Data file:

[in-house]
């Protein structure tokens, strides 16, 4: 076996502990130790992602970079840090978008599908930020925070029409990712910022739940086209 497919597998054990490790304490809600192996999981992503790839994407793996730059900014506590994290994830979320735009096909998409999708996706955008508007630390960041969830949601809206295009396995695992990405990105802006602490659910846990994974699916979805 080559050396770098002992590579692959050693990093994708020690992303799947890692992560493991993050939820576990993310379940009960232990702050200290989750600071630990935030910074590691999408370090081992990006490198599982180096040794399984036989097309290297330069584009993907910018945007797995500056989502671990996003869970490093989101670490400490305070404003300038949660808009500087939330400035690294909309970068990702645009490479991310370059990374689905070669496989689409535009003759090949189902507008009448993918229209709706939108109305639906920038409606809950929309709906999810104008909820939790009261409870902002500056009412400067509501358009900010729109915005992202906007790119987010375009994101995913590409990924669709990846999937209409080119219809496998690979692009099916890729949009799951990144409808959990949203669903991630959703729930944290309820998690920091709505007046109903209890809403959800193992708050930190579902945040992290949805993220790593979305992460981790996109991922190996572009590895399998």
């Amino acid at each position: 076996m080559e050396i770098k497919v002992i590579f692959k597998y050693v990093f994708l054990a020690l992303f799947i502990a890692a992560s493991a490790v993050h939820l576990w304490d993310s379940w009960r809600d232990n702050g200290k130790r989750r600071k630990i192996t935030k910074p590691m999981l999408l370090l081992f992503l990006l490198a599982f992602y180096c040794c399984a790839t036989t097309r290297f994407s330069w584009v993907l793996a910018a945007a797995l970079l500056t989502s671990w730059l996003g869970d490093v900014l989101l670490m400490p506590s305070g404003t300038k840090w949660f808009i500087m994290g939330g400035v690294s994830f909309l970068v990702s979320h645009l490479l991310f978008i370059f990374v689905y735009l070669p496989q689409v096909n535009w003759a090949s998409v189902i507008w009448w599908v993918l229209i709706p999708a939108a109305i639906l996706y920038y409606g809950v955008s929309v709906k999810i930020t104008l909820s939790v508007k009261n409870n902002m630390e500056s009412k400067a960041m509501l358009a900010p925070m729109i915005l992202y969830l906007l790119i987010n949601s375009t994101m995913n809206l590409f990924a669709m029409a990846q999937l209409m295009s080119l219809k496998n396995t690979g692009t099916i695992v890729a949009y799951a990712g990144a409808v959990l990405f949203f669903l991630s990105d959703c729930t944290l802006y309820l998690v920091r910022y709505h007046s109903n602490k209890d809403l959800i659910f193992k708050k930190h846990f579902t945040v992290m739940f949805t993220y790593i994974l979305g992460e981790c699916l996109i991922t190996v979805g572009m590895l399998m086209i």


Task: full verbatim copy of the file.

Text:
[in-house]
């Protein structure tokens, strides 16, 4: 076996502990130790992602970079840090978008599908930020925070029409990712910022739940086209 497919597998054990490790304490809600192996999981992503790839994407793996730059900014506590994290994830979320735009096909998409999708996706955008508007630390960041969830949601809206295009396995695992990405990105802006602490659910846990994974699916979805 080559050396770098002992590579692959050693990093994708020690992303799947890692992560493991993050939820576990993310379940009960232990702050200290989750600071630990935030910074590691999408370090081992990006490198599982180096040794399984036989097309290297330069584009993907910018945007797995500056989502671990996003869970490093989101670490400490305070404003300038949660808009500087939330400035690294909309970068990702645009490479991310370059990374689905070669496989689409535009003759090949189902507008009448993918229209709706939108109305639906920038409606809950929309709906999810104008909820939790009261409870902002500056009412400067509501358009900010729109915005992202906007790119987010375009994101995913590409990924669709990846999937209409080119219809496998690979692009099916890729949009799951990144409808959990949203669903991630959703729930944290309820998690920091709505007046109903209890809403959800193992708050930190579902945040992290949805993220790593979305992460981790996109991922190996572009590895399998």
């Amino acid at each position: 076996m080559e050396i770098k497919v002992i590579f692959k597998y050693v990093f994708l054990a020690l992303f799947i502990a890692a992560s493991a490790v993050h939820l576990w304490d993310s379940w009960r809600d232990n702050g200290k130790r989750r600071k630990i192996t935030k910074p590691m999981l999408l370090l081992f992503l990006l490198a599982f992602y180096c040794c399984a790839t036989t097309r290297f994407s330069w584009v993907l793996a910018a945007a797995l970079l500056t989502s671990w730059l996003g869970d490093v900014l989101l670490m400490p506590s305070g404003t300038k840090w949660f808009i500087m994290g939330g400035v690294s994830f909309l970068v990702s979320h645009l490479l991310f978008i370059f990374v689905y735009l070669p496989q689409v096909n535009w003759a090949s998409v189902i507008w009448w599908v993918l229209i709706p999708a939108a109305i639906l996706y920038y409606g809950v955008s929309v709906k999810i930020t104008l909820s939790v508007k009261n409870n902002m630390e500056s009412k400067a960041m509501l358009a900010p925070m729109i915005l992202y969830l906007l790119i987010n949601s375009t994101m995913n809206l590409f990924a669709m029409a990846q999937l209409m295009s080119l219809k496998n396995t690979g692009t099916i695992v890729a949009y799951a990712g990144a409808v959990l990405f949203f669903l991630s990105d959703c729930t944290l802006y309820l998690v920091r910022y709505h007046s109903n602490k209890d809403l959800i659910f193992k708050k930190h846990f579902t945040v992290m739940f949805t993220y790593i994974l979305g992460e981790c699916l996109i991922t190996v979805g572009m590895l399998m086209i």